Combating Doxorubicin-Resistant Acute Myeloid Leukemia

In this new study, researchers examined the impact of MIA-602 as monotherapy and in combination with Doxorubicin on three Doxorubicin-resistant acute myeloid leukemia cell lines.

Upon diagnosing acute myeloid leukemia (AML), the initial step involves assessing a patient’s eligibility for intensive chemotherapy. The standard treatment protocol for newly diagnosed AML encompasses intensive chemotherapy to achieve complete remission, followed by post-remission therapy, which may include additional chemotherapy and/or stem cell transplantation. Complete response rates to this approach range from 60% to 85% in adults aged 60 or younger.

While this approach has proven effective, the risk of relapse within three years of diagnosis remains a significant concern. Numerous factors contribute to the likelihood of relapse, including short duration of remission, genetic derangements, prior allogeneic transplantation, advanced age, and concomitant comorbidities. These negative prognostic factors underscore the need for continuous exploration of novel therapeutic agents, as relapse remains a formidable barrier to treatment success.

In a new study, researchers Simonetta I. Gaumond, Rama Abdin, Joel Costoya, Andrew V. Schally (awarded the Nobel Prize in Physiology or Medicine in 1977), and Joaquin J. Jimenez from the University of Miami, Florida Atlantic University and Veterans Affairs Medical Center, Miami, investigated newly emerging therapies targeting drug resistance in AML. On April 8, 2024, their new research paper was published in Oncotarget’s Volume 15, entitled, “Exploring the role of GHRH antagonist MIA-602 in overcoming Doxorubicin-resistance in acute myeloid leukemia.”

Drug Resistance: A Persistent Obstacle

Drug resistance poses a substantial challenge in the treatment of AML, often hindering successful outcomes. This resistance can manifest in two distinct forms:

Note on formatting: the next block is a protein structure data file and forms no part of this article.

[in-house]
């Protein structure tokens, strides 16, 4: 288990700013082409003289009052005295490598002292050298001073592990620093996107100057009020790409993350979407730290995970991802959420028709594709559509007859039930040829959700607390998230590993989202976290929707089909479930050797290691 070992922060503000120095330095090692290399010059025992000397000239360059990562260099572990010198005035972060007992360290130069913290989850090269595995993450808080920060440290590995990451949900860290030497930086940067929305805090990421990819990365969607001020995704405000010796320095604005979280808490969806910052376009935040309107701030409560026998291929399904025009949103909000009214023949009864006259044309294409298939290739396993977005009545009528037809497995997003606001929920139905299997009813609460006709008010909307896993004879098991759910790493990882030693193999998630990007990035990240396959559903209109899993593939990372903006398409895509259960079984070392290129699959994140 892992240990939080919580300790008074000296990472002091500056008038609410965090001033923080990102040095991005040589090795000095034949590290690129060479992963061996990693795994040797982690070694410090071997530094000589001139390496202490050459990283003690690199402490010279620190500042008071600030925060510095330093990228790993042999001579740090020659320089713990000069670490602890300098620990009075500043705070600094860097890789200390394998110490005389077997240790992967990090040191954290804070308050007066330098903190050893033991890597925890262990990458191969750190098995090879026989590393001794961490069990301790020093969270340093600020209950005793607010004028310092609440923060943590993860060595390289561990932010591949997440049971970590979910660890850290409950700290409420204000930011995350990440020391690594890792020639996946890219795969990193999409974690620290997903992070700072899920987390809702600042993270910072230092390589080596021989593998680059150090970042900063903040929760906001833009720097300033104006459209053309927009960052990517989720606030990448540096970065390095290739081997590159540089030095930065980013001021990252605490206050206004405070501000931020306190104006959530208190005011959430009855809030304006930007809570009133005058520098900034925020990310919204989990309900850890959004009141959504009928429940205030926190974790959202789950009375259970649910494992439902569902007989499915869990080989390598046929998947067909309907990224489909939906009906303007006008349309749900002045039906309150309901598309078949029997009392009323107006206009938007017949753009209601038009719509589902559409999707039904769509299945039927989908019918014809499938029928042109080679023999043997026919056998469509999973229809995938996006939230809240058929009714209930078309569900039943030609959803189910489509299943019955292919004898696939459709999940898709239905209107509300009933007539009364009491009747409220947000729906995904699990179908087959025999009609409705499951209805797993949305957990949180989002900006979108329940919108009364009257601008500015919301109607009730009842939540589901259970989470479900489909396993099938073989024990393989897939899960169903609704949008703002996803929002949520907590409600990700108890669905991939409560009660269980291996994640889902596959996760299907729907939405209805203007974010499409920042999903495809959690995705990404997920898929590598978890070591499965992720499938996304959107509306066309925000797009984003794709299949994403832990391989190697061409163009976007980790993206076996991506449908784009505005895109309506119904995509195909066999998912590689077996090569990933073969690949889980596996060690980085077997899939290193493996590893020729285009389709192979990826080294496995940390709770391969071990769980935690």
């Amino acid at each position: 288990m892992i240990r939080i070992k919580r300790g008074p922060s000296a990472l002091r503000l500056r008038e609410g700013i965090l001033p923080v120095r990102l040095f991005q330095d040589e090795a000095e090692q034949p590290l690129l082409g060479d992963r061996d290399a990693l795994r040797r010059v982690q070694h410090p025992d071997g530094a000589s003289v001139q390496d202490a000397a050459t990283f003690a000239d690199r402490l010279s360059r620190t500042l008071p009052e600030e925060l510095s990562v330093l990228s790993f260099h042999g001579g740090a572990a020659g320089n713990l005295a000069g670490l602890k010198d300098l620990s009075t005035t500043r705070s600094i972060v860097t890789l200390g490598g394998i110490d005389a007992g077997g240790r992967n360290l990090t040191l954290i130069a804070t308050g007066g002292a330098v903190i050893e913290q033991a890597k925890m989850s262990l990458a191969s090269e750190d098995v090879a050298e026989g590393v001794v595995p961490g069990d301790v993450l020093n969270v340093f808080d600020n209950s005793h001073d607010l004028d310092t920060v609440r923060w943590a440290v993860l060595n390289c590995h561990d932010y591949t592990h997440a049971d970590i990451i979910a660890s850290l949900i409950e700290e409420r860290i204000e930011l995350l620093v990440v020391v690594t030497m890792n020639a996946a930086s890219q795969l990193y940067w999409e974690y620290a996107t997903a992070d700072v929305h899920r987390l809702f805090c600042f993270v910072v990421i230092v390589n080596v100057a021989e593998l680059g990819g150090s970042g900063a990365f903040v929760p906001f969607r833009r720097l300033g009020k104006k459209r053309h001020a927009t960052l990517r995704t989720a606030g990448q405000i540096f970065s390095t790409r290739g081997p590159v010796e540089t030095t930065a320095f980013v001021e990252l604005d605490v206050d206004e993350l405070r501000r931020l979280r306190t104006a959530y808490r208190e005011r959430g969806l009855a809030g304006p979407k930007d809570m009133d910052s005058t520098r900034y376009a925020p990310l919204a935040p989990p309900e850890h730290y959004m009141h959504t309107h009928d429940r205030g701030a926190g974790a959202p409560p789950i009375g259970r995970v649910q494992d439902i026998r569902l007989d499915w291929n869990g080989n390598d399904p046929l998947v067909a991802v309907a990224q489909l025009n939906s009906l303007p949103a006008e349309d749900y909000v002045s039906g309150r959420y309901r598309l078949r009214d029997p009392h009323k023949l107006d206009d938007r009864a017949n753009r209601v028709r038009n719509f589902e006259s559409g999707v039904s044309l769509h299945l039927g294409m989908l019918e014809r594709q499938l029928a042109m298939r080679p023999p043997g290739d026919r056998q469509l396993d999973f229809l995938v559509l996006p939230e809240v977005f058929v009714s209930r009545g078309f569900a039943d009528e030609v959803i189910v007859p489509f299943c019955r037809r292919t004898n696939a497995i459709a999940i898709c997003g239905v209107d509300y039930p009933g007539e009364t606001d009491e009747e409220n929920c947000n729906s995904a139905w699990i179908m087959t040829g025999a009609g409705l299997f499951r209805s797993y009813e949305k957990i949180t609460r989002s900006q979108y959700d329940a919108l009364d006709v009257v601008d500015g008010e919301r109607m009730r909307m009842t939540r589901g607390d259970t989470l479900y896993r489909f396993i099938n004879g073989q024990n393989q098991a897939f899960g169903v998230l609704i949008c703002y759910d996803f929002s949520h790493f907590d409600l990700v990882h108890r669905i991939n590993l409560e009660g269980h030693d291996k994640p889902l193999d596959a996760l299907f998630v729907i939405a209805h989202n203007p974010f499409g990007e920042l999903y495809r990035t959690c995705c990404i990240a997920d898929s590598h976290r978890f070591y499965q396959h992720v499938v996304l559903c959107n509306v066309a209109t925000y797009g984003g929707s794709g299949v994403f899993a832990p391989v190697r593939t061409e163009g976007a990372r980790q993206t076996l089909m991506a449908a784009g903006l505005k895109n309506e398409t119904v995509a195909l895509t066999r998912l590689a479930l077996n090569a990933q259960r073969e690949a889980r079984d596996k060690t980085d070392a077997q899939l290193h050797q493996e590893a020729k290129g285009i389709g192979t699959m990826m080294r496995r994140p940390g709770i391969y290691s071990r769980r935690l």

1. Primary Drug Resistance: Inherent resistance to specific therapeutic agents, present from the outset of treatment.
  2. Acquired Drug Resistance: Resistance developed over the course of treatment, potentially due to various underlying mechanisms.

These resistance pathways involve intricate interplay between drug resistance-related proteins, enzymes, genes, microRNAs, and aberrant signaling pathways, highlighting the complexity of this phenomenon.

Exploring the Potential of GHRH Antagonists in AML Treatment

Growth hormone-releasing hormone (GHRH) is a neuropeptide hormone primarily released by the hypothalamus, canonically known for its role in inducing the release of growth hormone from the pituitary gland. However, GHRH’s influence extends beyond this endocrine axis, acting as a growth factor in various cancer types and normal tissues through an autocrine/paracrine mechanism.

Previous studies have demonstrated the expression of GHRH receptors (GHRH-R) in human AML cell lines, including K-562, THP-1, and KG-1A. Notably, the GHRH antagonist MIA-602 has exhibited the ability to inhibit the proliferation of these leukemic cells both in vitro and in preclinical mouse models.

MIA-602, a synthetic GHRH antagonist, has garnered significant attention for its potential in circumventing drug resistance and mitigating the adverse effects associated with conventional chemotherapy. Numerous studies have documented the anti-oncogenic mechanisms of GHRH antagonists, which encompass:

-Downregulation of NF-κB and beta-catenin

-Upregulation of caveolin-1 and E-cadherin

-Activation of pro-apoptotic pathways

-Modulation of inflammatory cytokines

-Inhibition of the Akt signaling pathway

These diverse mechanisms underscore the multifaceted approach through which MIA-602 exerts its anti-cancer effects, targeting various aspects of oncogenesis, including cellular proliferation, survival, and motility. Importantly, GHRH antagonists have been implicated in the in vitro inhibition of a wide range of cancer cell lines, spanning from acute promyelocytic leukemia (APL) and AML to estrogen-independent breast cancer, clear cell ovarian cancer, glioblastoma, gastric cancer, prostate cancer, and endometrial adenocarcinoma.

Investigating the Impact of MIA-602 on Doxorubicin-Resistant AML Cell Lines

In Vitro Evaluation: Unveiling Promising Results

In the current study, Gaumond et al. evaluated the impact of MIA-602 as a monotherapy and in combination with the chemotherapeutic agent Doxorubicin on three Doxorubicin-resistant AML cell lines: KG-1A, U-937, and K-562. The in vitro results revealed a remarkable reduction in cell viability across all treated wild-type cells, underscoring the efficacy of MIA-602.